Kirkens (Norway) - Murmansk (Russia) 


Norway and Russia share a land border spanning 196 km., from the Finnish border to the South to Grense Jakobselv in the Northern coast.

The Norwegian town of Kirkenes in the Sør-Varanger Municipality and Nikel, in the Pechenga Municipality in the Murmansk Region, Russia were divided by a hard political border for most of the 20th century. The fall of the Soviet Union in 1991 and the subsequent creation of The Barents Euro-Arctic Region led the way to a re-negotiation of the border allowing for ease of border crossings, economic exchange, and people-to-people contact.  The creation of the Barents Region, as with other political regions in Europe set the foundation for the possibility of breaking down borders and more cooperation among the signatory countries. While open borders were and are not of great concern to the Nordic signatories of the Kirkenes Declaration, the border with Russia to the East remains a visa-controlled border within the Barents Region. 

For Norway, this has placed Kirkenes, which is 14 km. from the Russian border in the High North, at the centre of bilateral relations between Russia and Norway. Kirkenes has a population of 3400, within the Sør-Varanger Municipality, which has 9700 altogether. Since the early 1990s and coincident with the establishment of the Barents Region, Kirkenes has transformed itself from a town dependent on mining of iron ore to a border town (Viken, et al. 2008). Faced with de-industrialization and economic decline, Kirkenes and the Sør Varanger Municipality set their sights on Russia and cross-border co-operation and exchange as a possible replacement for the mining industry that was closing down in the mid-1990s. (Favourable world market price for iron ore led to the re-opening of the mine in 2009.) The great ambitions for robust cross-border economic development has not been fulfilled, but residents still the border region still see the border as a resource and an opportunity for economic development.

The other side of this Norwegian-Russian divide is the Pechenga Municipality, with Nikel being the closest town to Kirkenes. Nikel, with a population of 12,771 (2010 census), like Kirkenes, was established as a one-industry town. Nickel was first mined and processed here in the 1930s while under Finnish control. The town of Nikel was industrialised intensively in the post-World War II Period under Stalin, and has been dependent on the processing of nickel ever since. Nikel town also lies in a military border zone, which has limited its choices and possibilities with regards to the town's engagement with its Norwegian neighbour and also with regards to travel to Norway. Also extant are asymmetries of social welfare and economies between the residents of this borderland. This was particularly acute in the late 1990s when Norwegian neighbours were sending aide to Russians in the Murmansk Region. Up until recently, most cross-border visits and shopping by Russian residents to Kirkenes came all the way from Murmansk City, some 250kms away.  On 29 May 2012, the long-negotiated 30km resident border pass (grenseboerbevis) came into effect, which would allow residents living within 30kms of the borderland to cross without visas and stay within the 30 km zone for up to 15 days.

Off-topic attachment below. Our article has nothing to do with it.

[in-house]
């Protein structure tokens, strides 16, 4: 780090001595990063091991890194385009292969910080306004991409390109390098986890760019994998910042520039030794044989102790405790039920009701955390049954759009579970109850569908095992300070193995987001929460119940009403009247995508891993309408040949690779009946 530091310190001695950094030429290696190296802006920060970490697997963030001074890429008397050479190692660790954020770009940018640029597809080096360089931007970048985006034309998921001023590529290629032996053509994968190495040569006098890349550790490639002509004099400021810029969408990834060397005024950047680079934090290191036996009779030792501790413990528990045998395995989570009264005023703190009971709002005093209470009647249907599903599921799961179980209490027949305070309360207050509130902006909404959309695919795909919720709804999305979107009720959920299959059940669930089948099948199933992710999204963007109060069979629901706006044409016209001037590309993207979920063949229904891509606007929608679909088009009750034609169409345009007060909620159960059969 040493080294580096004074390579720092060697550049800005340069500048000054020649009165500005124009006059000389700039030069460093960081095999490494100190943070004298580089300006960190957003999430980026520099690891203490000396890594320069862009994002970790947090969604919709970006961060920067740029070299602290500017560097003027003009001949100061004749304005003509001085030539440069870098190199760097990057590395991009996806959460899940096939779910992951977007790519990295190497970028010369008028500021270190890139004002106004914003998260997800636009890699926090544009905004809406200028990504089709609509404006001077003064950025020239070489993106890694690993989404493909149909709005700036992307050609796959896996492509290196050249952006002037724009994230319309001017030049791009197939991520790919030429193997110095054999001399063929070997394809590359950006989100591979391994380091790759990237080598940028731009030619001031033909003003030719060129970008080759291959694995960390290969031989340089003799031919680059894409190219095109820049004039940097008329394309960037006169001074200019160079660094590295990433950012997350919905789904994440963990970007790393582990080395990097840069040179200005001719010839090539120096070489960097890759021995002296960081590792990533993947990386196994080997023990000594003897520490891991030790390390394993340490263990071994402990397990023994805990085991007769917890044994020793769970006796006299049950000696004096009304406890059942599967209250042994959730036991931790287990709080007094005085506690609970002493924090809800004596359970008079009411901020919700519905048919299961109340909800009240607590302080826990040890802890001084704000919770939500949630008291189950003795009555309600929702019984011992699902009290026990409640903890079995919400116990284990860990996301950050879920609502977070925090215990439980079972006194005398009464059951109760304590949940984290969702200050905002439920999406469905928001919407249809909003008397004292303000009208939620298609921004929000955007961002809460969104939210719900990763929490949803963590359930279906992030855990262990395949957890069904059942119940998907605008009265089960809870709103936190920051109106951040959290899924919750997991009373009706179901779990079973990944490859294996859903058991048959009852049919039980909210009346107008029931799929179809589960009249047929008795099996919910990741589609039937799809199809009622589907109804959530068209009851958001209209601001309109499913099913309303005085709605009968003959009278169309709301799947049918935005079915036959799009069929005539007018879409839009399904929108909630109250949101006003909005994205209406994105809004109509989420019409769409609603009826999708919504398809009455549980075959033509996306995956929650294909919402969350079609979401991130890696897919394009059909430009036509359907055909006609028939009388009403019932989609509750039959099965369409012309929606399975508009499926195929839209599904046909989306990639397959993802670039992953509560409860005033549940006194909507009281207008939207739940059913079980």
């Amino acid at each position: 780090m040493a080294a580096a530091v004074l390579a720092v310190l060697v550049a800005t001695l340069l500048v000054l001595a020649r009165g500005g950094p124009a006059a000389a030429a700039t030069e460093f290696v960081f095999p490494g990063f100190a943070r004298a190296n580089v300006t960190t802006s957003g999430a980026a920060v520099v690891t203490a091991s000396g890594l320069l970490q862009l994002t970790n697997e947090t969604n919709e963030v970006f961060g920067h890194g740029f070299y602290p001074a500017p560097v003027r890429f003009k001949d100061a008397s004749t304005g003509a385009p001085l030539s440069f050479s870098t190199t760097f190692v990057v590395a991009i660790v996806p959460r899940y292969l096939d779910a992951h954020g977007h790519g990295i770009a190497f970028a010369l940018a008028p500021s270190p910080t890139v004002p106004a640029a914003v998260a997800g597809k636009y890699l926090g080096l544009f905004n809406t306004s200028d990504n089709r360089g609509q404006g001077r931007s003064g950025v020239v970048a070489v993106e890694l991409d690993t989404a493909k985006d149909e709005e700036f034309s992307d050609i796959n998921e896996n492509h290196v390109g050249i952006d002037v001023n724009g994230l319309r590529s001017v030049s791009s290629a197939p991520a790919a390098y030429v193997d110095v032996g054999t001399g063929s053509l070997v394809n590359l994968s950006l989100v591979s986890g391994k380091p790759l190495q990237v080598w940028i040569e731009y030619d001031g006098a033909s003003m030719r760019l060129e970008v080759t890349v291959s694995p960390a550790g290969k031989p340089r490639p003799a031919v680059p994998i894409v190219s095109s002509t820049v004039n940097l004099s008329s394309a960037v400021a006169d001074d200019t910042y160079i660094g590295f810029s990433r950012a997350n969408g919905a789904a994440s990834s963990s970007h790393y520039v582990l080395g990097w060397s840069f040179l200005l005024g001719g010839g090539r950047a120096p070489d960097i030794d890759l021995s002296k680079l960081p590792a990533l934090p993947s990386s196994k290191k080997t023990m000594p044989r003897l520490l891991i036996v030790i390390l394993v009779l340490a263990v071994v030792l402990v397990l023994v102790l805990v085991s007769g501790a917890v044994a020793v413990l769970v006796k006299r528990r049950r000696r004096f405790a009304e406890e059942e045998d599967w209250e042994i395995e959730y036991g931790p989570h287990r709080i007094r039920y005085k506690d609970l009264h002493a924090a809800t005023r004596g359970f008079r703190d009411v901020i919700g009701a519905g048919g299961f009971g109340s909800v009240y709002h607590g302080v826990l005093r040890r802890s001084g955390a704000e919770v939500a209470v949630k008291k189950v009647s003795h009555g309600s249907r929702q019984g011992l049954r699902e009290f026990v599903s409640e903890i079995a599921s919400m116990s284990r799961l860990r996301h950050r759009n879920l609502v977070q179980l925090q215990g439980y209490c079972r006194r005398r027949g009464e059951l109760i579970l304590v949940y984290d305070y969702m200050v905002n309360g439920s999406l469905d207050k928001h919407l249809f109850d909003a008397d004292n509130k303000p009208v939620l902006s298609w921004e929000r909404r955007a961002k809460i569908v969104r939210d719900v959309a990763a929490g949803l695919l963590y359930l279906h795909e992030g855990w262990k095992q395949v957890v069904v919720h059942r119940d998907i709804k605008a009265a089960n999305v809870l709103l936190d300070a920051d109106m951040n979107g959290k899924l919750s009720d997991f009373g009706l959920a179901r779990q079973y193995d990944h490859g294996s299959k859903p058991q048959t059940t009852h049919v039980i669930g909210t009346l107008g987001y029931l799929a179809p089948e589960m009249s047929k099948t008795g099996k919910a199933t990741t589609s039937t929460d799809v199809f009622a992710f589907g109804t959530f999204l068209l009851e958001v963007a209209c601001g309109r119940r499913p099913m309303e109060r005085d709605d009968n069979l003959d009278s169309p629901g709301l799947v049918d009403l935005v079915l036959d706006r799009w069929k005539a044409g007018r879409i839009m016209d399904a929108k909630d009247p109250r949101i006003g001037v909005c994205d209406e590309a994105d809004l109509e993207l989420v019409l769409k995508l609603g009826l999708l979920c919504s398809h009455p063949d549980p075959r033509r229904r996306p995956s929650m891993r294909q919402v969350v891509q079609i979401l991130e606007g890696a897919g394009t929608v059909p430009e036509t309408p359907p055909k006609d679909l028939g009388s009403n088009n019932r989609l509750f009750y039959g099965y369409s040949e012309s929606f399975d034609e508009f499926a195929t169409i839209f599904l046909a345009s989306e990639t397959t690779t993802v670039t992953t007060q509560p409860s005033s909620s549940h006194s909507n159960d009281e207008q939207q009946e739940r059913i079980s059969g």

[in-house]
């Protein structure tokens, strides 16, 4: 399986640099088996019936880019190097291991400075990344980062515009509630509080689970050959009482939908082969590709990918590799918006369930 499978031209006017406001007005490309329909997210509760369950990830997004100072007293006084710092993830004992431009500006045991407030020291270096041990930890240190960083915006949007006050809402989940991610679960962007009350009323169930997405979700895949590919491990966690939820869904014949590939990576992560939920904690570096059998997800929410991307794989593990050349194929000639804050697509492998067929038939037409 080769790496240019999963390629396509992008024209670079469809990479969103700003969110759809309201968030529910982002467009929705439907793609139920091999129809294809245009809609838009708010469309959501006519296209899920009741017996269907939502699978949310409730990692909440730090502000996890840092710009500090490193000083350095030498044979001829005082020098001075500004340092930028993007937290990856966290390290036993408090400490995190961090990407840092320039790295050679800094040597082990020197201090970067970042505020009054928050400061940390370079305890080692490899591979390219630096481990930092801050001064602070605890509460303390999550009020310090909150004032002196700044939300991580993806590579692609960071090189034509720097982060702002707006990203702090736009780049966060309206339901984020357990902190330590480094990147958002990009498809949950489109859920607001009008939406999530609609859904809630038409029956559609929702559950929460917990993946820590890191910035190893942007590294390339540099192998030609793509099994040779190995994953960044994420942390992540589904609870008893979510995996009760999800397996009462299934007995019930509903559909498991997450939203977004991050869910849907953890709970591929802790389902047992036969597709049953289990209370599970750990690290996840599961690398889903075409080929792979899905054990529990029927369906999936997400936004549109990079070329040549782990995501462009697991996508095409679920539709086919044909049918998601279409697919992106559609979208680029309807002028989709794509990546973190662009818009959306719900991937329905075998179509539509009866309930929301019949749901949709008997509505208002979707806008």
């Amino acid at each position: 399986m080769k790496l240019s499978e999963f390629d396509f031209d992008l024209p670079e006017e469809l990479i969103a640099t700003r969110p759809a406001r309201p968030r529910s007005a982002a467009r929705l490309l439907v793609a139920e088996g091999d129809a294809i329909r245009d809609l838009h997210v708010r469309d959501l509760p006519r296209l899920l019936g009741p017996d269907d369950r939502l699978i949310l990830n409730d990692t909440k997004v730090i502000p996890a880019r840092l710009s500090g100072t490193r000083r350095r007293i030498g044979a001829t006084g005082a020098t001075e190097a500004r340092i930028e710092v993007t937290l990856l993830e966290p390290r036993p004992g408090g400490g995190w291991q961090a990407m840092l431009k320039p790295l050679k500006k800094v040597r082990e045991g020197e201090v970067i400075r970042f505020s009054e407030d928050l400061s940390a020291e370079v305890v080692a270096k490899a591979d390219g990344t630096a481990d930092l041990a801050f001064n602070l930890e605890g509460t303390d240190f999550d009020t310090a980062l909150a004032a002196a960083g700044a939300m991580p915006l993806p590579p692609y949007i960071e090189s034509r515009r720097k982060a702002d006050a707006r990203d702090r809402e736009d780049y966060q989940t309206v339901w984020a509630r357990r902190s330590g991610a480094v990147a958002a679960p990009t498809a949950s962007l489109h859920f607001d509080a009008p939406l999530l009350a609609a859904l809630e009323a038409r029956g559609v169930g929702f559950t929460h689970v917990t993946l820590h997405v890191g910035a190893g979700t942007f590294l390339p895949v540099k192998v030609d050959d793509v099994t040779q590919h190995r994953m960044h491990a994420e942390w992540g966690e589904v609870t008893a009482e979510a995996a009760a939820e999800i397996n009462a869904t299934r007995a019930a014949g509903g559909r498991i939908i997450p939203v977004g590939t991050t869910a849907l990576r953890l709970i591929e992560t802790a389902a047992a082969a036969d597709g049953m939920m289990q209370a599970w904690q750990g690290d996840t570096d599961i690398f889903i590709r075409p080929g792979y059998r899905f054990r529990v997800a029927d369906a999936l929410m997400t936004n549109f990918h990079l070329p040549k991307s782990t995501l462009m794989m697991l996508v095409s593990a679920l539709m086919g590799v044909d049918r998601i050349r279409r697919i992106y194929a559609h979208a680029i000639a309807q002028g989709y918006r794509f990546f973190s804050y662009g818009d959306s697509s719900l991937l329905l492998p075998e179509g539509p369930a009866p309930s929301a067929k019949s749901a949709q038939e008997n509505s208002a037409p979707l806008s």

Research team:

Aileen A. Espiritu, The Barents Institute at the University of Tromsø 

Elena Nikiforova, Centre for Independent Social Research,St Petersburg

Research area:

Project area news:

Article by Thomas Nilsen at Barents Observer, 04.09.2012 "Never before have so many people crossed the Norwegian- Russian border in the north, due to the newly introduced visa-freedom for the inhabitants in the border area"

The newly introduced visa-freedom for the inhabitants in the border area counts for part of the increase. Cross-border contacts increase sharply over Europe’s northernmost border check-point, the Storskog, Borisoglebsk land border. 22,904 crossings where counted in August, up more than 4,000 compared with the same month last year, or twice as many as in August 2009.

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Dr. James Scott
Project manager
Ph: (+358) 50366 0653
Project information
Project duration: 01.03.2011-28.02.2015
Lead partner: University of Eastern Finland
Total budget: 3 386 700 €
EU contribution: 2 644 090 €